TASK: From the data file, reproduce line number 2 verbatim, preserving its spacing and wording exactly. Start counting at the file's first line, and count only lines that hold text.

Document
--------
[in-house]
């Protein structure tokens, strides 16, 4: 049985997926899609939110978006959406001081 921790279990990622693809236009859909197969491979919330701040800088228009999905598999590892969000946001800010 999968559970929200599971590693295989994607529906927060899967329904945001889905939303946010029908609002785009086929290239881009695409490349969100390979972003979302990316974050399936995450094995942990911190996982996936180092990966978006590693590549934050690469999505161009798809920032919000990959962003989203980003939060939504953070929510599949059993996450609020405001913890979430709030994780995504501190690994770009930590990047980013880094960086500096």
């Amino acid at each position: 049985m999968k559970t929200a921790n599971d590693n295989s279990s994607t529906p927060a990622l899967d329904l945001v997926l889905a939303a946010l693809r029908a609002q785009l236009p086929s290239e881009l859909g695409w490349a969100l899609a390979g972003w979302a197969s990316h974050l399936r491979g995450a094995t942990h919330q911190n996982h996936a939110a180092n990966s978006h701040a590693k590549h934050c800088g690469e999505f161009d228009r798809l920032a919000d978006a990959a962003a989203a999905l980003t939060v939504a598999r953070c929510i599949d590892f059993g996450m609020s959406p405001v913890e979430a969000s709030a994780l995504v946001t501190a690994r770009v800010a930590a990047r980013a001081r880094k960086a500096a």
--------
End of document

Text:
């Protein structure tokens, strides 16, 4: 049985997926899609939110978006959406001081 921790279990990622693809236009859909197969491979919330701040800088228009999905598999590892969000946001800010 999968559970929200599971590693295989994607529906927060899967329904945001889905939303946010029908609002785009086929290239881009695409490349969100390979972003979302990316974050399936995450094995942990911190996982996936180092990966978006590693590549934050690469999505161009798809920032919000990959962003989203980003939060939504953070929510599949059993996450609020405001913890979430709030994780995504501190690994770009930590990047980013880094960086500096």